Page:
GIM uses the previous layer’s output as the next layer’s input to train each layer independently. This differs from the usual backpropagation in which all layers learn at once.
The researchers devised a task that teaches layers to extract features that maximize MI. Given a subsequence of input data that has been compressed according to the current weights, the layer predicts the next element in the compressed sequence, choosing from a random selection drawn from the input including the correct choice. High success demonstrates that the layer is able to compress the input.
The process effectively removes redundancy between nearby regions of the input. For example, a recording of a song’s chorus may repeat several times, so it’s possible to represent the recording without capturing the repetitions.
Results: The researchers pitted Greedy InfoMax against contrastive predictive coding. In image classification, GIM beat CPC by 1.4 percent, achieving 81.9 percent accuracy. In a voice identification task, GIM underperformed CPC by 0.2 percent, scoring 99.4 percent accuracy. GIM’s scores are state-of-the-art for models based on mutual information. Why it matters: Backprop requires storing forward prediction, backward gradients, and weights for an entire network simultaneously. InfoMax handles each layer individually, making it possible to accommodate much larger models in limited memory.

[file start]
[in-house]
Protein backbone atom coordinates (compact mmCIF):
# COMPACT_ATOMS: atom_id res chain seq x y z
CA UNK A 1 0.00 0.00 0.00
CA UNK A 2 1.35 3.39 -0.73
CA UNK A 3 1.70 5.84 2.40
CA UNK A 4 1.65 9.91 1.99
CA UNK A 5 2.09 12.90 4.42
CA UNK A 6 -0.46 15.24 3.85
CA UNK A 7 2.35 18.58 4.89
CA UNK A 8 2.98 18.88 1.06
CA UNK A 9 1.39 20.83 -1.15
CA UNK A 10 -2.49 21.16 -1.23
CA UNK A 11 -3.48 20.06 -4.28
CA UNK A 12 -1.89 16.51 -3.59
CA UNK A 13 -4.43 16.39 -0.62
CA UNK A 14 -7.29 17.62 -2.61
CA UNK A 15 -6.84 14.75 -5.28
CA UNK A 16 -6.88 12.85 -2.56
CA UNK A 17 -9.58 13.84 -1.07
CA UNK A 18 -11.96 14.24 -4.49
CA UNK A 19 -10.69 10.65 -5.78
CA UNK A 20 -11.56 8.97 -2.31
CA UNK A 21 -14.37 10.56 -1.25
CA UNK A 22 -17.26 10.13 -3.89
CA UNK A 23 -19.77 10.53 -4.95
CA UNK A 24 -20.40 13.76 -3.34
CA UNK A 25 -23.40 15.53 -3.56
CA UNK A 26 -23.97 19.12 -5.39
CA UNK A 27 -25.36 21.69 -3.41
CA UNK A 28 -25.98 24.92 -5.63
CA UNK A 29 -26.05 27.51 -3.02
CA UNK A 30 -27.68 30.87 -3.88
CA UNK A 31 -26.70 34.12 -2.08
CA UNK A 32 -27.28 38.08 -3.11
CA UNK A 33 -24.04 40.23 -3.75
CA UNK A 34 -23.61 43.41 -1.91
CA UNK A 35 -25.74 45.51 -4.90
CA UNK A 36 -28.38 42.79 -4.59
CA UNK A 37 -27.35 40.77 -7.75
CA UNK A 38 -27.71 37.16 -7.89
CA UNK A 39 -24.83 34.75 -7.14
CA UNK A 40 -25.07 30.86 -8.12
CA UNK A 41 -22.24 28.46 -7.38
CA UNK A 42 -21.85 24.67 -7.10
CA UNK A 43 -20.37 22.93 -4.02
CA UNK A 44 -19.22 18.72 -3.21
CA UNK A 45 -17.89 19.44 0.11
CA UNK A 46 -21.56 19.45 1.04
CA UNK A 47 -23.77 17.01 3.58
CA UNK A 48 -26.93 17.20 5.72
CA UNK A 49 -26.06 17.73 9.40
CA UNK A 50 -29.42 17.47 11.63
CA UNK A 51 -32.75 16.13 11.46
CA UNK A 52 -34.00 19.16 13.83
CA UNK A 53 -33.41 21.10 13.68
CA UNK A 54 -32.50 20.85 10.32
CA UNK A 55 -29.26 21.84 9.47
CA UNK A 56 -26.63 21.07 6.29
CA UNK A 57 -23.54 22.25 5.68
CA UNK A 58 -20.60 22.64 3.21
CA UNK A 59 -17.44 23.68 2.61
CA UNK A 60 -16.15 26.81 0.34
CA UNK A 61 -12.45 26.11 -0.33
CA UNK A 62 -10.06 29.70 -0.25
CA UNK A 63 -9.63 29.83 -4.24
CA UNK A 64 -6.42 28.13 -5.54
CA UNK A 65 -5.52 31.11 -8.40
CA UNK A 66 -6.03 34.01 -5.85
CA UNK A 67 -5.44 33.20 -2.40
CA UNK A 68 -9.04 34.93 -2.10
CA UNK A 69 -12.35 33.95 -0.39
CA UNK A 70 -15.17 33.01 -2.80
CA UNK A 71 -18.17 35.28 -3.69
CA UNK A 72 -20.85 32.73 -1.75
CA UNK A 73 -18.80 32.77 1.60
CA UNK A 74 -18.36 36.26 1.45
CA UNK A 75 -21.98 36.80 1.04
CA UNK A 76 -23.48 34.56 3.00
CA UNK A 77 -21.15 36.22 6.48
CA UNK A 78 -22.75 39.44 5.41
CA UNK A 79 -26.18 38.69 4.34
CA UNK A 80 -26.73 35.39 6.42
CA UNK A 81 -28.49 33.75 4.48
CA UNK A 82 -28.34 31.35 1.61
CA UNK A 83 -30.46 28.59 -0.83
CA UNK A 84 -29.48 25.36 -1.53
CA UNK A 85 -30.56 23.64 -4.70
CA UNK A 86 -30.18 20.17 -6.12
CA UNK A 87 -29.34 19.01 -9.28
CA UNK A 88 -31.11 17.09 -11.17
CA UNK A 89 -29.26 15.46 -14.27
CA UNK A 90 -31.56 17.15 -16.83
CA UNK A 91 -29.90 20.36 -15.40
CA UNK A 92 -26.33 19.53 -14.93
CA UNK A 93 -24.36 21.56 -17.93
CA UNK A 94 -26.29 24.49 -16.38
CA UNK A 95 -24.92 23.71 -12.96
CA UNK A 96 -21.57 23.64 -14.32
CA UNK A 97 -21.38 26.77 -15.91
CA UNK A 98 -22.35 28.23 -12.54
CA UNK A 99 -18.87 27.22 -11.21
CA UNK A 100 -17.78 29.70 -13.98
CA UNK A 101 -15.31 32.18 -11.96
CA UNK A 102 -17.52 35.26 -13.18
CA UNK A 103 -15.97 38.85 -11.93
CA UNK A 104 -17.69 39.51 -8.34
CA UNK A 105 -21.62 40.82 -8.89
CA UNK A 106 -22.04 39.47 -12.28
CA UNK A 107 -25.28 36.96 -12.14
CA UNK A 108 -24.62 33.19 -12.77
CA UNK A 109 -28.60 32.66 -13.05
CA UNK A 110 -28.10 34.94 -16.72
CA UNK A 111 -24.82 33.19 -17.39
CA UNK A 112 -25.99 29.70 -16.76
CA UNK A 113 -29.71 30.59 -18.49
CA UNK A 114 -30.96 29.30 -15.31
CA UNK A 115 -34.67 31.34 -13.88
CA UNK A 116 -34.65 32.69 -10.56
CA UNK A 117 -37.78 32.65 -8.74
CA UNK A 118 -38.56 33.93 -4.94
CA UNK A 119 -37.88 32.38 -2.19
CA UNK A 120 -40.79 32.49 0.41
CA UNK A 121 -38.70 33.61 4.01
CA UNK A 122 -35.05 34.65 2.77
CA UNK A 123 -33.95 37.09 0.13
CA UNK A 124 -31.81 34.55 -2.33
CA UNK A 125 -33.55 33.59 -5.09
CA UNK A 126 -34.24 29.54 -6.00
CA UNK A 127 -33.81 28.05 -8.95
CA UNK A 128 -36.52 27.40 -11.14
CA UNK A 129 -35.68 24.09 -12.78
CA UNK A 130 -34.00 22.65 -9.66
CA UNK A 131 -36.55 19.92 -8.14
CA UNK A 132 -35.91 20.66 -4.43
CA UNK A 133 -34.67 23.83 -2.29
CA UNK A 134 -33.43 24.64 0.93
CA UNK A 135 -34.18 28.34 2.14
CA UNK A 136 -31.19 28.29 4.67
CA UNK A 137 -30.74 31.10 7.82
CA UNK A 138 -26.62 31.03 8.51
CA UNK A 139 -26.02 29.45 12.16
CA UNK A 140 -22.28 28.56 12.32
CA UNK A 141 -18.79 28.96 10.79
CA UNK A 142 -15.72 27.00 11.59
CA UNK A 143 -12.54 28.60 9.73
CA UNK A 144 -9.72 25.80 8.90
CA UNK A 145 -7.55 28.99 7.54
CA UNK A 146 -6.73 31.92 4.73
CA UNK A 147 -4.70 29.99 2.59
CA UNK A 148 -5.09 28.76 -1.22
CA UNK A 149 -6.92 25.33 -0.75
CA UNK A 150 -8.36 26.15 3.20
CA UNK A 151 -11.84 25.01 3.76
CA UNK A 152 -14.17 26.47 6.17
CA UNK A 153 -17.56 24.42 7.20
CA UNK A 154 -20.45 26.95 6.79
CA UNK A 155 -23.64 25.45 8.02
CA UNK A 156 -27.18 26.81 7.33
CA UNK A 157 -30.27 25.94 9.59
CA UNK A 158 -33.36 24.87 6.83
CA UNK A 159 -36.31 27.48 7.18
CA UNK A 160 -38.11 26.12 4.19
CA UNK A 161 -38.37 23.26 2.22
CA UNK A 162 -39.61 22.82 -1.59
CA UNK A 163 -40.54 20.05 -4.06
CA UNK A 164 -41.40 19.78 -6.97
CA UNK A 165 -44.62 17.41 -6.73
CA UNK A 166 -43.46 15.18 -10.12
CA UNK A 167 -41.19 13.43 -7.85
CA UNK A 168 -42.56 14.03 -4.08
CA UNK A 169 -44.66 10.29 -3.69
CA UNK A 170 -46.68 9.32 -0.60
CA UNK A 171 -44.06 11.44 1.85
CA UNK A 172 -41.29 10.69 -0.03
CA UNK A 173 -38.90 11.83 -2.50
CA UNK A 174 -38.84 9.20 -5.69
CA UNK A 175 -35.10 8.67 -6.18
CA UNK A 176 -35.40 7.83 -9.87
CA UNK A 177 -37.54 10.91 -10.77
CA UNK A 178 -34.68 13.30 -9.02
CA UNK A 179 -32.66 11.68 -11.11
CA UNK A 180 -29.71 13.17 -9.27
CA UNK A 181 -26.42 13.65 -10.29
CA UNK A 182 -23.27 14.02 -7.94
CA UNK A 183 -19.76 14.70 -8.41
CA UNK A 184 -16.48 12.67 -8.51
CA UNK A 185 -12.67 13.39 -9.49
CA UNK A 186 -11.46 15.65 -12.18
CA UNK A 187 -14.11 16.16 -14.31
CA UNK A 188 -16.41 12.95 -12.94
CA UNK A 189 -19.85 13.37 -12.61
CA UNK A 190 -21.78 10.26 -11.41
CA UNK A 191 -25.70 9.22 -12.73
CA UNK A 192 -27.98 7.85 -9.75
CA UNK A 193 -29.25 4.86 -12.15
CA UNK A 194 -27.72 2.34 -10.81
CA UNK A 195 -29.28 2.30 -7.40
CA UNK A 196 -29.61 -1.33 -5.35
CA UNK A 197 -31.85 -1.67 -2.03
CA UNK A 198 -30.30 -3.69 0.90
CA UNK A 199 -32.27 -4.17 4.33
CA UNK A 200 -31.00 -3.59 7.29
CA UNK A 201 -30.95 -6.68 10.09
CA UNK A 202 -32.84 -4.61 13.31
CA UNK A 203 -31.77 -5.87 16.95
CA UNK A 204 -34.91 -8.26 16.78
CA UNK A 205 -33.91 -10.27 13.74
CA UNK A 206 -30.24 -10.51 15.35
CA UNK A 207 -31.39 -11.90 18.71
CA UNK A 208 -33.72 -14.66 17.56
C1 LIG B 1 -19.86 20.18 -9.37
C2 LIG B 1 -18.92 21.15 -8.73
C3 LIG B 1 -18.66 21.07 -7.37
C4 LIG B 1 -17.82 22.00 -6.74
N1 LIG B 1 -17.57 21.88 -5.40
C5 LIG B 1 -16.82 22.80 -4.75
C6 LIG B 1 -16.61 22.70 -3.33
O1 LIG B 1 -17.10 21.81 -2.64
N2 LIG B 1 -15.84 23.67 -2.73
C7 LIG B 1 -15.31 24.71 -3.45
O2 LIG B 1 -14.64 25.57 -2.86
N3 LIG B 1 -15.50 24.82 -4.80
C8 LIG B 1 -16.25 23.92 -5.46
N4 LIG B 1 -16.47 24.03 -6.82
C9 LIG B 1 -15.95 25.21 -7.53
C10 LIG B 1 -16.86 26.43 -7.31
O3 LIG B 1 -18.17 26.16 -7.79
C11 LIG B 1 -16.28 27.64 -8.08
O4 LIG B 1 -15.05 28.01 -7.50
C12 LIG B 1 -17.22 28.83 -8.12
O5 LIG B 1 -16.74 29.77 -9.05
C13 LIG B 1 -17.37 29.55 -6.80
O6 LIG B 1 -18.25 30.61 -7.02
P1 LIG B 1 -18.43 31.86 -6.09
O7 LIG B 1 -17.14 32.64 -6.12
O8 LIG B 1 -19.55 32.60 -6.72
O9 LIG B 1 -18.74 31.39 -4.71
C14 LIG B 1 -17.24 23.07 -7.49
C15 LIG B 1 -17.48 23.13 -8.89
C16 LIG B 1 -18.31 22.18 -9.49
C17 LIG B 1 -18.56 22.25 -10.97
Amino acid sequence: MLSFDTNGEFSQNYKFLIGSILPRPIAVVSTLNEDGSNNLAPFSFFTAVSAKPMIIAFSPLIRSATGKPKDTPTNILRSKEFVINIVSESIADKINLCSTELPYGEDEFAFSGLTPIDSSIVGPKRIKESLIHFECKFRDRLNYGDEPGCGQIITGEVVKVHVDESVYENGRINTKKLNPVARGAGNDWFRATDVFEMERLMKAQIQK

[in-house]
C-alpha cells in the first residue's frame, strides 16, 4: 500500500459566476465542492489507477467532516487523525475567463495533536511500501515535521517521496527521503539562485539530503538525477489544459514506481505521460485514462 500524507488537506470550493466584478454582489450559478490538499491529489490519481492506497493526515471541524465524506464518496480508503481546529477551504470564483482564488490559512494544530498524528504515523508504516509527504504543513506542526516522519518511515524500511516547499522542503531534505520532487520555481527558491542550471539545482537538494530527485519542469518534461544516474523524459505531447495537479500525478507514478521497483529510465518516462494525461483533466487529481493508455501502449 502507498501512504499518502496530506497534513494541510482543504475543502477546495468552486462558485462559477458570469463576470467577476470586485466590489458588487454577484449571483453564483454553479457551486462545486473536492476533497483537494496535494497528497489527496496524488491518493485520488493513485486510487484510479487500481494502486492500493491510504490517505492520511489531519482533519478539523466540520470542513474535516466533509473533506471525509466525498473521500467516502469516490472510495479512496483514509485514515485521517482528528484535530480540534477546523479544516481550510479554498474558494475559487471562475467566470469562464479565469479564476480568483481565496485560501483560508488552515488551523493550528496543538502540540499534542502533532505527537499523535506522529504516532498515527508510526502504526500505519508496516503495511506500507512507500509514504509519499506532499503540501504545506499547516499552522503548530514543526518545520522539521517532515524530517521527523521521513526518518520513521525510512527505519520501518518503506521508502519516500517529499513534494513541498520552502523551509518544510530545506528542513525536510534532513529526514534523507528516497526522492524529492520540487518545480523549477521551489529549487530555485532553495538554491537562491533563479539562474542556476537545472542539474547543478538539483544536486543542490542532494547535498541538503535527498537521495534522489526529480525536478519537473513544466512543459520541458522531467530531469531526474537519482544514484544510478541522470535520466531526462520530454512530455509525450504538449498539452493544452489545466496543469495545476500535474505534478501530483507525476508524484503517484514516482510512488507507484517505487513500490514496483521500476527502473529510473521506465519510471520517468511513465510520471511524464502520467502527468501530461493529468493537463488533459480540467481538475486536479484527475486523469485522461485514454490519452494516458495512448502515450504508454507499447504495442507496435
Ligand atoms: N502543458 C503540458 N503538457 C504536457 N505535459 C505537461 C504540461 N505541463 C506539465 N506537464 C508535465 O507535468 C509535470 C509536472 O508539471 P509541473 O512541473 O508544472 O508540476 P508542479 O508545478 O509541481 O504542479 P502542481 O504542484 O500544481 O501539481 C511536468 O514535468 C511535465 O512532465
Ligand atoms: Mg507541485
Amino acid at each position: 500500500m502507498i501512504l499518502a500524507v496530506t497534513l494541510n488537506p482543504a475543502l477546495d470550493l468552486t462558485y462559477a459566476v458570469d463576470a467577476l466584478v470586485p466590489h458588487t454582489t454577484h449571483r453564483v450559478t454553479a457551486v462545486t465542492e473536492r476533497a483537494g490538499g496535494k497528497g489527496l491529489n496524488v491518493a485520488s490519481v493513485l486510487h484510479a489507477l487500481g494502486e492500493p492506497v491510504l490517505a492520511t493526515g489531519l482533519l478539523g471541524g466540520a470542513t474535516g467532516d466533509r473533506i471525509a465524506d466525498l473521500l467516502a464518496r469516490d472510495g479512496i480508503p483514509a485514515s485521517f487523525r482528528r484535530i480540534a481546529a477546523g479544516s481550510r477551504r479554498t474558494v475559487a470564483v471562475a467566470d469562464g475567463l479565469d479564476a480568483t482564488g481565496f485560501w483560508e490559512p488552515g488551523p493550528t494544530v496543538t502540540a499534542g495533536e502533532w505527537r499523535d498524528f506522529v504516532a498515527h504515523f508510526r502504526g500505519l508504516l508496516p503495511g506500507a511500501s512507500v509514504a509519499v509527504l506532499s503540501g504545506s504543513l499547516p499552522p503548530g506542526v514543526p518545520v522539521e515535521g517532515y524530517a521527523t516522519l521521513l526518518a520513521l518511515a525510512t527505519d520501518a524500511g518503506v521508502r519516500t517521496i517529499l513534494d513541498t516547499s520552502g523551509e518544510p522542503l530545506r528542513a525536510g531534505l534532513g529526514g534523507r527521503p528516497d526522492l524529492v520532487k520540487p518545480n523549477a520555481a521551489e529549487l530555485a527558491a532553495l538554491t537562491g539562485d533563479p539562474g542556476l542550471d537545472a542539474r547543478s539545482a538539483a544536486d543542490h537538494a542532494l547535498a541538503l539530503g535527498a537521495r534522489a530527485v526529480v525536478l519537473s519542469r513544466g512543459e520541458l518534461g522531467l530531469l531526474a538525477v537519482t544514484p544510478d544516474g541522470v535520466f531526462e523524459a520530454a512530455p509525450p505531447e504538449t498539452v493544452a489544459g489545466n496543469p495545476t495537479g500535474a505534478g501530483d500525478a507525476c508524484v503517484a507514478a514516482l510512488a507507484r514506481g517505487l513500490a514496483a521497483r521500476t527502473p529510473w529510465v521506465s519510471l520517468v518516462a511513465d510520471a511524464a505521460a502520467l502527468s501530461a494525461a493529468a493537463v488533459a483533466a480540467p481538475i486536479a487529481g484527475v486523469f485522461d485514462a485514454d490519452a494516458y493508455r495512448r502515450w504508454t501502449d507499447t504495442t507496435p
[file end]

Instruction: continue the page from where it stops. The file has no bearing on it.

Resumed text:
Behind the news:Layerwise training or pre-training has been around for at least a decade. For example, stacked autoencoders use reconstruction error as an alternative unsupervised mechanism to control intelligent data compression. Many past approaches are more focused on pre-training and assume that, once each layer has been trained individually, they will be trained together with a supervised task. We’re thinking: Many machine learning applications use a large pretrained network as an initial feature extractor and then apply transfer learning. By maximizing MI between layers, this approach could use more data to train and build still larger networks.
Steal Your Face